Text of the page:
3 reputable elephant sanctuaries in Thailand
HANGING OUT WITH AN ELEPHANT in Thailand is easy to do. What’s not so simple is finding a reputable place that cares about and protects their elephants.
A well-taken-care-of elephant has room to roam and isn’t overworked by constantly performing in shows or giving endless rounds of rides. Research is key. Here are 3 recommended sanctuaries to get you started.
1. Elephant Nature Park
A rescue and rehabilitation center for elephants, where you can bathe and feed the elephants, plus learn about each animal’s past.
Cost: Day tours are 2,500 baht ($79US); overnight tours are 5,800 baht ($183US).
What’s included: All tours include feeding and bathing the elephant, applicable meals, plus pickup and dropoff in Chiang Mai. Overnight tours also include hut accommodation.
Location: 60km outside Chiang Mai.
Visiting: Reservations required. Book online at their website.
What to bring: Shorts and/or swimming gear plus a change of clothing for both tours. For overnight, also bring clothes to sleep in, walking shoes, mosquito repellent, and a jacket.
2. Thai Elephant Conservation Center
This center offers elephant rides as part of their homestay and trekking programs, which put an emphasis on learning how to interact with an elephant as a mahout (the term for a person who rides an elephant), as well as the mahout‘s way of life. The center also has an onsite elephant hospital where previously mistreated elephants are cared for.
Cost: 150 baht ($4.75US) for a day pass to the park. 1-3 day homestay and trekking programs range from 3,500-9,500 baht ($111-$300US).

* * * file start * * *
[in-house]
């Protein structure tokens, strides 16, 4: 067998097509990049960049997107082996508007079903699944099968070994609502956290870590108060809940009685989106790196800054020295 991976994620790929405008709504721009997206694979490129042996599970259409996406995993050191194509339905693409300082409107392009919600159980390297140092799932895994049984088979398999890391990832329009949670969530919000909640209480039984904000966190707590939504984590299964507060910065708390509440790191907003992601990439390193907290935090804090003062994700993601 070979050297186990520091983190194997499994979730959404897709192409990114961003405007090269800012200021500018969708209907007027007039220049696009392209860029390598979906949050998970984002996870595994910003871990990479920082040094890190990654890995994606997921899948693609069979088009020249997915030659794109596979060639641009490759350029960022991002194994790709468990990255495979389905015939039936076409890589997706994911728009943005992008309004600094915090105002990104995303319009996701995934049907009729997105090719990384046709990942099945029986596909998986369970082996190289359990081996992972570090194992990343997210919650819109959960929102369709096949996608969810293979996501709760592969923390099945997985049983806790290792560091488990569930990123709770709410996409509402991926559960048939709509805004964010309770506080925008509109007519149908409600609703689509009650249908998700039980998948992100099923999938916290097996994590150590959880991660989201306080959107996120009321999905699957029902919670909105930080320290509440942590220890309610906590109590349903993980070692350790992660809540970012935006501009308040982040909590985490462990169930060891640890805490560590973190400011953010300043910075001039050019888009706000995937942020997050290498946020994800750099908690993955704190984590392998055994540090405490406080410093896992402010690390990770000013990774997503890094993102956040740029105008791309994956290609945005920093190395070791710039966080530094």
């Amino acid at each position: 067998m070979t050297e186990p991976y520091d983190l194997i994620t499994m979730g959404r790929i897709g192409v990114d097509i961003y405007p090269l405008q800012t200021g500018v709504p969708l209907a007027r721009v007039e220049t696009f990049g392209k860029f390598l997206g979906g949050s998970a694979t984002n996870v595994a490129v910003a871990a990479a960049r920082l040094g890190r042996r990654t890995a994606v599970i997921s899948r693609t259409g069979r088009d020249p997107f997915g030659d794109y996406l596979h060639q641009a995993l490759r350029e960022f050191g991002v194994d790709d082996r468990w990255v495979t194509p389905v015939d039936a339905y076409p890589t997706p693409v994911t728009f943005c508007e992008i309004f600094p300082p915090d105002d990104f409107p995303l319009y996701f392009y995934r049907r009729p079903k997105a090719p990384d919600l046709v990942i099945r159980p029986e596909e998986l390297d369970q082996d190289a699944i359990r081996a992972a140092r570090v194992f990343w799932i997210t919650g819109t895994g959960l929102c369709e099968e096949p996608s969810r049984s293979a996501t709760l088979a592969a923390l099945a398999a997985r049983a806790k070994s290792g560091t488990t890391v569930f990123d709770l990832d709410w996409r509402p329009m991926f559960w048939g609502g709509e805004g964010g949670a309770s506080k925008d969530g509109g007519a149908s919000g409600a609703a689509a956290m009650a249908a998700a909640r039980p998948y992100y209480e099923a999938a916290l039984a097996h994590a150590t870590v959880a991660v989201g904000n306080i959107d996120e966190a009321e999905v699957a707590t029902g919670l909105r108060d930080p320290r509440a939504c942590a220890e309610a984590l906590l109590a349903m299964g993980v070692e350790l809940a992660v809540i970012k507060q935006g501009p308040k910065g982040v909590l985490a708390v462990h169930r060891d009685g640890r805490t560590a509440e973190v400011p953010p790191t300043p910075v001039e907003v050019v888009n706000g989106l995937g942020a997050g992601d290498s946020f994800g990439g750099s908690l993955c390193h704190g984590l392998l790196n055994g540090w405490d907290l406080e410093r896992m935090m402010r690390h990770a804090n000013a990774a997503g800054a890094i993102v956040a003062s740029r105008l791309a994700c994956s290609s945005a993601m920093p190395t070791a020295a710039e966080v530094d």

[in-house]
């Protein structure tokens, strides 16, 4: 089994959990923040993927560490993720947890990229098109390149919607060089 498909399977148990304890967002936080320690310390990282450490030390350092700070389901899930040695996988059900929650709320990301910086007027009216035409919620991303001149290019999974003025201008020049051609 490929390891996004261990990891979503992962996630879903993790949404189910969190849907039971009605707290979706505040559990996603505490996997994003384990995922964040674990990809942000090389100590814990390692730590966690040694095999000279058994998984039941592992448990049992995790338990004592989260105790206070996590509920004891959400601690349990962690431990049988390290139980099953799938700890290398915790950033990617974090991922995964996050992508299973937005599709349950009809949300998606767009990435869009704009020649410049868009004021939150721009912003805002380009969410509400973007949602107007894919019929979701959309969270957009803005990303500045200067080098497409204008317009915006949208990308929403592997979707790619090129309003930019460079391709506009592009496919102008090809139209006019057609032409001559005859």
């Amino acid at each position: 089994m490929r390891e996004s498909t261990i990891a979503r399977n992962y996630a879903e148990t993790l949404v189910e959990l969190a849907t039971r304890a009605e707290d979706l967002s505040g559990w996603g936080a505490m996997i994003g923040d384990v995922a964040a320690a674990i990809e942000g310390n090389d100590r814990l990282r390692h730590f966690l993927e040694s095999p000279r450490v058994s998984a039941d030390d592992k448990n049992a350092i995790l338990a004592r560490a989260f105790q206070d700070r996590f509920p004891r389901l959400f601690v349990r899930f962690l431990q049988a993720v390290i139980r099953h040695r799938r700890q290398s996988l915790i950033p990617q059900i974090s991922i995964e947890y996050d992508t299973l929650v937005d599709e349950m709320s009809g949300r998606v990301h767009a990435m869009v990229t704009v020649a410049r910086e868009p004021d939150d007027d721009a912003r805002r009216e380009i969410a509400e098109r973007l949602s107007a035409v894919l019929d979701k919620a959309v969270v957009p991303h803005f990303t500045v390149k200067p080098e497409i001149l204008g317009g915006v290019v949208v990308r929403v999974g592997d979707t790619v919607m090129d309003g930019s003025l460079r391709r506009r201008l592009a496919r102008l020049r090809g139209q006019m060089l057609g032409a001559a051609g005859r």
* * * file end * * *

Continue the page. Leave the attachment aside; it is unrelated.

What’s included: An elephant show that stresses preservation and protection of the species, a hospital visit, and a chance to bathe the elephants. For the 2-3 day homestay and trekking programs, you’ll receive meals, bottled water, and overnight accommodation in a bungalow with hot showers (homestay program) or a simple hut (trekking program), plus a mahout suit for riding the elephant.
Location: Lampang, Thailand.
Visiting: Reservation required for homestay and trekking programs.
What to bring: Outdoorsy clothes with change of clothes for each day, mosquito repellent, and swimwear.
3. Boon Lott’s Elephant Sanctuary
Boon Lott’s Sanctuary doesn’t let you ride the elephants, but through their homestay program you’ll experience living among the rescued and rehabilitated animals.
Cost: 5,000 baht per guest per night ($158US).
What’s included: Meals and non-alcoholic drinks, pickup and dropoff, accommodation in a teak cottage, Internet access, laundry, and unlimited interaction with the elephants.
Location: Outside the village of Baan Tuel, which is 5-6 hours north of Bangkok by bus, or you can fly into Sukhothai.
Visiting: Reservations required. Email email@example.com.
What to bring: This is run more like a B&B, so show up with your luggage and pack clothes appropriate for the outdoors.
At the sanctuary
Here are some pointers for ensuring a fun and engaging time with the elephants at whichever facility you choose.
Cheap and plentiful in Thailand, which is a good thing since just one isn’t going to satisfy your new giant friend. Those elephant trunks are strong and will excitedly probe you for food, so keep a wide stance when feeding to avoid getting knocked over.
Banana hint 1: To make bananas last longer, split them in half.
Banana hint 2: Elephants eat the whole banana — peel included.
If you get the opportunity to bathe an elephant, don’t be afraid to get wet. You’ll have much more fun playing in the water with the animal than watching on the sidelines.
Hugging / riding
Hugging an elephant at one of the sanctuaries can be such a standout moment that you may find riding one pales in comparison. If you must ride an elephant for your experience to be complete, choose a place that takes the time to teach you how to ride bareback, as that is kinder to the animal.
When interacting with the elephants, always remember you’re there for them, not the other way around. Treat the animals with kindness and respect, and get ready for the love they’ll pour on you — and possibly spurt on you with their trunks.